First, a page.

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Syndic Literary Journal




Written by Paul M. Levitt


Narrated by Syndic Literary Journal Poets

Published by LeRoy Chatfield


Introduction by the Publisher

Paul. M. Levitt, Professor Emeritus of English,  University of Colorado at Boulder, has written 14 Moral Fables that I have agreed to publish ~ and narrate ~  in serial-fashion in Syndic Literary Journal.

The titles of these Moral Fables are: Bad Words; Crybaby; Making Believe and Day Dreaming; Drawing the Line; Eating; Pocket Money; Nay Saying; Practice; Respect; Shouting; Tidiness; Telling the Truth; Whining; and No Bullying

The narration for each Moral Fable is  provided by a Poet  from Syndic Literary Journal.

I hope you will enjoy these moral fables as much as I do.

~ LeRoy Chatfield, Publisher


Moral Fable No.1  ~  Bad Words

Narrated by Poet Charles Rammelkamp


     “One more bad word,” warned Dickie Lessor’s mother, “and I’ll put you across my knee and spank you.”

     Dickie just smiled because he knew that his mother’s spankings never hurt.

     “You have a mouth like a gutter,” added Mr. Lessor.

     “What’s so terrible about using bad words?” asked Dickie.  “Aren’t words made to be used?”

     “Not bad words!” answered his mother.  “Bad words are not allowed.”

     “Then why were they invented?” asked Dickie.

     His mother, not knowing how to answer Dickie’s question, said nothing.  His father, raising his voice and stabbing the air with his finger, said, “The next time you use a bad word, I’ll wash out your mouth—with soap!”

     What Dickie Lessor’s mother and father did not know was that Dickie said bad words for different reasons.  Sometimes he simply wanted to attract attention; sometimes he was truly angry; sometimes he was not aware of what the words meant; sometimes he liked the sound of the words; sometimes he thought that saying bad words made him appear grownup; and sometimes he regarded the words as magical, because they had the power to shock strangers and cause parents to be thrown into utter confusion, which is just what happened when Dickie said @#$!%&*(+??# in front of his parents’ friends at a Sunday afternoon barbecue.

     “That’s the last straw,” said Mr. Lessor, after all the guests had left.  “You embarrassed your mother and me with your foul mouth.  Now I’m going to wash it out!”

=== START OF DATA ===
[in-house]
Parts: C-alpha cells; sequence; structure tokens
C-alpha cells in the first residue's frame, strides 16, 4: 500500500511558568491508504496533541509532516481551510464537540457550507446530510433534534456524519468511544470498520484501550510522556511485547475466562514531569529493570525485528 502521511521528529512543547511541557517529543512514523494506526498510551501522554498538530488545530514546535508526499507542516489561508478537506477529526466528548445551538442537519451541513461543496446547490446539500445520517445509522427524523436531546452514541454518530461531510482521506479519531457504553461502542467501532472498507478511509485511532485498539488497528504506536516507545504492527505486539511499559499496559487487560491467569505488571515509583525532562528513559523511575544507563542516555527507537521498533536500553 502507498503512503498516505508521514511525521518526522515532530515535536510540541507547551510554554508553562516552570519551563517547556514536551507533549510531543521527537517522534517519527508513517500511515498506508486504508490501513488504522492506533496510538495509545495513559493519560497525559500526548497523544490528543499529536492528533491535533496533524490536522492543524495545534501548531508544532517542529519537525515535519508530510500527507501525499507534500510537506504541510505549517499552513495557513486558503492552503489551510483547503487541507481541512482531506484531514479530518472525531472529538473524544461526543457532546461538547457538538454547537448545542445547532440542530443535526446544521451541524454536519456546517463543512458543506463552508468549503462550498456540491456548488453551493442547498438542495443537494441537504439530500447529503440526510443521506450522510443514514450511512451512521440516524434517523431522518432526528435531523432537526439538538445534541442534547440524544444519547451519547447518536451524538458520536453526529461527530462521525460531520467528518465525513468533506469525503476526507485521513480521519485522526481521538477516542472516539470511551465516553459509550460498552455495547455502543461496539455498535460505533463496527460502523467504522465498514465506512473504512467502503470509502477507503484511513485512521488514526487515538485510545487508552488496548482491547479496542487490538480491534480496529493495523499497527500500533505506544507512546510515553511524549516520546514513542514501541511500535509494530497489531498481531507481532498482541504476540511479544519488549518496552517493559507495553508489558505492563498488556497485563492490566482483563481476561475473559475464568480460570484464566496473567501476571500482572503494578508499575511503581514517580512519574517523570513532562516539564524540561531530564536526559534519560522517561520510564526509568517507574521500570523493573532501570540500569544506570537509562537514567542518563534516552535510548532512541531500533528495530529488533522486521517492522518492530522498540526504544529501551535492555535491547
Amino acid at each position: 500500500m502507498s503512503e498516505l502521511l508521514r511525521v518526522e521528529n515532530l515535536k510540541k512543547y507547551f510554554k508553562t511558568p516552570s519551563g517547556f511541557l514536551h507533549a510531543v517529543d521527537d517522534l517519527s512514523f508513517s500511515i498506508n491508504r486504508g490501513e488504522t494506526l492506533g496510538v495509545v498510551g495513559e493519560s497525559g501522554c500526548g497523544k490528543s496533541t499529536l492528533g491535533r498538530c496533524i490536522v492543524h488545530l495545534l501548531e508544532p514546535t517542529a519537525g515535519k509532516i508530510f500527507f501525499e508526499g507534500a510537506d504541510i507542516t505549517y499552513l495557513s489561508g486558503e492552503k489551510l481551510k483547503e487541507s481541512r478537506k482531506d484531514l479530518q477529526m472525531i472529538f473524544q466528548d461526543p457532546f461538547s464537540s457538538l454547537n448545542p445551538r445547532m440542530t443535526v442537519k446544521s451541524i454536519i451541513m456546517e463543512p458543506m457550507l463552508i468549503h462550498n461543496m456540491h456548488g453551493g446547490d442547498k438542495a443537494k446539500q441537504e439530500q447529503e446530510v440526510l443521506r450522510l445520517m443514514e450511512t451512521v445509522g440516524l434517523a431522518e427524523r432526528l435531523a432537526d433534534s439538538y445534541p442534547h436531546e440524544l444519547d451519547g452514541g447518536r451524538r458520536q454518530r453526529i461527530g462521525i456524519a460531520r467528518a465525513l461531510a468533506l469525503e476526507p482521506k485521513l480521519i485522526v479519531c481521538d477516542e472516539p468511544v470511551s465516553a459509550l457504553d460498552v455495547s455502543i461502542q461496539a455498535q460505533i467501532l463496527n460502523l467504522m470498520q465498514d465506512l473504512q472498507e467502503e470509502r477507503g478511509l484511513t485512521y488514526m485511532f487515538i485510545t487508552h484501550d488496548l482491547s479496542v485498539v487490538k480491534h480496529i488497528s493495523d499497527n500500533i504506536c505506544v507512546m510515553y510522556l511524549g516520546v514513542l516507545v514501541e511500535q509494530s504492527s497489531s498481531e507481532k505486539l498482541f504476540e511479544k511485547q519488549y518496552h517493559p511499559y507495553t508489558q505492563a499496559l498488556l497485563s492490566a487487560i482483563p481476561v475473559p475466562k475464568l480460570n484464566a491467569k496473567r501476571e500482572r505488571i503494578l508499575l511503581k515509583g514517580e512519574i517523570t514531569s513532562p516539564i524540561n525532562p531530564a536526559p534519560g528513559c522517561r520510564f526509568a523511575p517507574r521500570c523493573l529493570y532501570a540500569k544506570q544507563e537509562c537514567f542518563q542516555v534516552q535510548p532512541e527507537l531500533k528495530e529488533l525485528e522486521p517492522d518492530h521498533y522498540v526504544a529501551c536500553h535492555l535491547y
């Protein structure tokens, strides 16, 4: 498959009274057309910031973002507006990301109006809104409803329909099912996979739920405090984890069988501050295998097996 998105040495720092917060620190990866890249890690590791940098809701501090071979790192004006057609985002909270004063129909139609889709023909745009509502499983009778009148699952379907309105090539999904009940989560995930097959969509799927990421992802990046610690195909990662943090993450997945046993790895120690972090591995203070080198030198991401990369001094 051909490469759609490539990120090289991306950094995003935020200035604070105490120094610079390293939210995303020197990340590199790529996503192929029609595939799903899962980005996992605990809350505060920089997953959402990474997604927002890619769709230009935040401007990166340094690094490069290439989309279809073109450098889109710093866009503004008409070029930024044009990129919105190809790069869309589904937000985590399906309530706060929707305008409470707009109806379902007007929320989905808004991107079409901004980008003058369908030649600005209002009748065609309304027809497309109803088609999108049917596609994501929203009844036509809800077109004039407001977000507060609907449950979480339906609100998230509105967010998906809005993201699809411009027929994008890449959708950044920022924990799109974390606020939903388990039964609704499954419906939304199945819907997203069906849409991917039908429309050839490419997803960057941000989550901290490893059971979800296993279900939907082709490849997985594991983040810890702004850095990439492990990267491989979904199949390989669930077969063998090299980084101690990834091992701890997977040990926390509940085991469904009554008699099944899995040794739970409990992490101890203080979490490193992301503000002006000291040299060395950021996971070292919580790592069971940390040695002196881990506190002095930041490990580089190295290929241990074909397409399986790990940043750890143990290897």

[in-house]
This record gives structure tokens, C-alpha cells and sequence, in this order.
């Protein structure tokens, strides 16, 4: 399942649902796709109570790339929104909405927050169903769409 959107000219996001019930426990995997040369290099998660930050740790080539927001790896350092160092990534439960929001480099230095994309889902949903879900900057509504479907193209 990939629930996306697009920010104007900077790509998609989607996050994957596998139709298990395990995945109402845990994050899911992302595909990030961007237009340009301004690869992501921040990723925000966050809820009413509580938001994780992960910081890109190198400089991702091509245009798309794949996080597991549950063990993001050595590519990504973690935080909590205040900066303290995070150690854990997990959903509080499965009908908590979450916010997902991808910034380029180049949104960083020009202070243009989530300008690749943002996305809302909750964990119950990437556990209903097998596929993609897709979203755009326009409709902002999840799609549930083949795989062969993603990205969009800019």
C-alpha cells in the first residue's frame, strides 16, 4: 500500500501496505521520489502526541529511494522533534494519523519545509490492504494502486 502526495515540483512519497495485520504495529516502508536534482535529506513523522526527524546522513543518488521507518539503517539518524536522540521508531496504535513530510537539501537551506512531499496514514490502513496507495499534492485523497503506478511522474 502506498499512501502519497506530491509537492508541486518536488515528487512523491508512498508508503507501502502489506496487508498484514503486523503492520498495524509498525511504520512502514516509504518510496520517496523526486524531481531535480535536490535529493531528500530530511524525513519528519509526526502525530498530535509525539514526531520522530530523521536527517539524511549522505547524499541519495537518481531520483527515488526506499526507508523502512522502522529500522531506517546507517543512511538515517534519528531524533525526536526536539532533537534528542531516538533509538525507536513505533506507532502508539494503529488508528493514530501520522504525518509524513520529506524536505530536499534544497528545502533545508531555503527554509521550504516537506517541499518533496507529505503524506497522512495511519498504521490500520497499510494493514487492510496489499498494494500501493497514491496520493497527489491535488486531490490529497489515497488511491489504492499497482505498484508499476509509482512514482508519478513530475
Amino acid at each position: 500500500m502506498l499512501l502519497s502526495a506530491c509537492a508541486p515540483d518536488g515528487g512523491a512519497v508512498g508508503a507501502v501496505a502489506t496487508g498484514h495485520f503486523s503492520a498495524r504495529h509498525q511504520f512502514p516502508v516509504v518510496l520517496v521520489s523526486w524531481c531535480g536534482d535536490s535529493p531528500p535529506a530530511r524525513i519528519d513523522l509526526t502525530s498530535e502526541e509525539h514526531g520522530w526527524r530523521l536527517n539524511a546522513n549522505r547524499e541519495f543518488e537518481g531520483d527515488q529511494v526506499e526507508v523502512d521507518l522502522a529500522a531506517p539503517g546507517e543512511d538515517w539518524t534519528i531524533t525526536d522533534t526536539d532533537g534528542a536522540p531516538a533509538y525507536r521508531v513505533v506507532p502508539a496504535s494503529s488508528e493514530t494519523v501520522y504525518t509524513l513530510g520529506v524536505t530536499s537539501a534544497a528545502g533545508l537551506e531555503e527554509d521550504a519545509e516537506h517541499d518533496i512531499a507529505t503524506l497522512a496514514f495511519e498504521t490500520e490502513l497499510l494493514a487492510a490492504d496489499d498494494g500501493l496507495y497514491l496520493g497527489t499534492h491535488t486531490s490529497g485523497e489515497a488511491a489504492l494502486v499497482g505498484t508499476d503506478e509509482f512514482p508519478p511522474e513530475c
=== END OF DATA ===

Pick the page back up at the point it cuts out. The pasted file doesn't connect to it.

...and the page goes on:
And wash out Dickie’s mouth is exactly what Mr. Lessor did.  He took a small bar of soap and rubbed it all over Dickie’s tongue.  Dickie, of course, didn’t at all like the taste of soap.  In fact, he so hated the taste of it that he promised never again to say a bad word.  He kept his promise too.  Instead of swearing, he said such things as “Aw shucks” and “Oh darn.”  When he was really mad, he might shout, “Oh, frogs and fishes” or “Oh, sticks and stones.”  But he never said anything worse.

     Now one day, Dickie tried out for the local Little League baseball team called the Lobos, which is the Spanish word for wolves.  Mr. and Mrs. Lessor were very proud and told all their friends that Dickie was going to be a member of the Lobos.  The manager of the team was Mr. Gruff, and he told his players over and over again not to behave like sissies, but like men.

     “No sissies around here,” Mr. Gruff ordered when the boys went out to practice.  “No crying.  No excuses.  No baby talk.  Act like men!”

     Dickie didn’t cry and didn’t make excuses, even when he dropped the ball or struck out; instead, he said things like, “Oh, crickets and crocodiles,” and “Oh, whales and wheels,” and “Oh, scissors and sausages.”  The other boys, who cussed a lot, laughed themselves silly every time Dickie used such language.

     “Can’t you swear like a man?” asked one boy.

     “You sound like a sissy,” said another.

     “What a baby,” said a third.

     Mr. Gruff agreed.

     “We don’t want any sissy talk around here!” he thundered.  “No man says, ‘Oh, crickets and crocodiles.’  If you can’t speak like a baseball player, then maybe you’d better play in some sissy league.”

     Dickie didn’t want to use bad words; and yet what was he to say when he got mad or grew angry because of some mistake?  Dropping a fly ball or striking out were no laughing matters.  Strong feelings require strong language.  But he couldn’t cuss; he’d promised his parents that he would never cuss again.  And he could no longer say things like, “Oh, blooms and blossoms.”  The other boys would laugh at him.  So he quit the Lobos.  When Mr. Lessor heard why he had left the team, he threatened to have the coach fired and the other boys reprimanded.  Then he broke out into a long string of swear words:  *&%!*!##&%@!*%&!#.  Dickie was shocked.

     “Well, what do you expect?” said his father.  “I’m boiling mad!”

     “But I thought you told me bad words were not allowed,” complained Dickie.


What would you advise?

a. that Dickie start to use bad words again;

b. that Dickie remain on the team and just ignore the other boys;

c. that Dickie forgive his father’s bad words;

d. that Dickie wash out his father’s mouth with soap;

e. that Dickie not play baseball any more and not talk to his father any more, if his father continues to swear;

f. that Dickie decide that if spoken words are only breathy sounds, which is what some people think, then bad words are just a lot of air?




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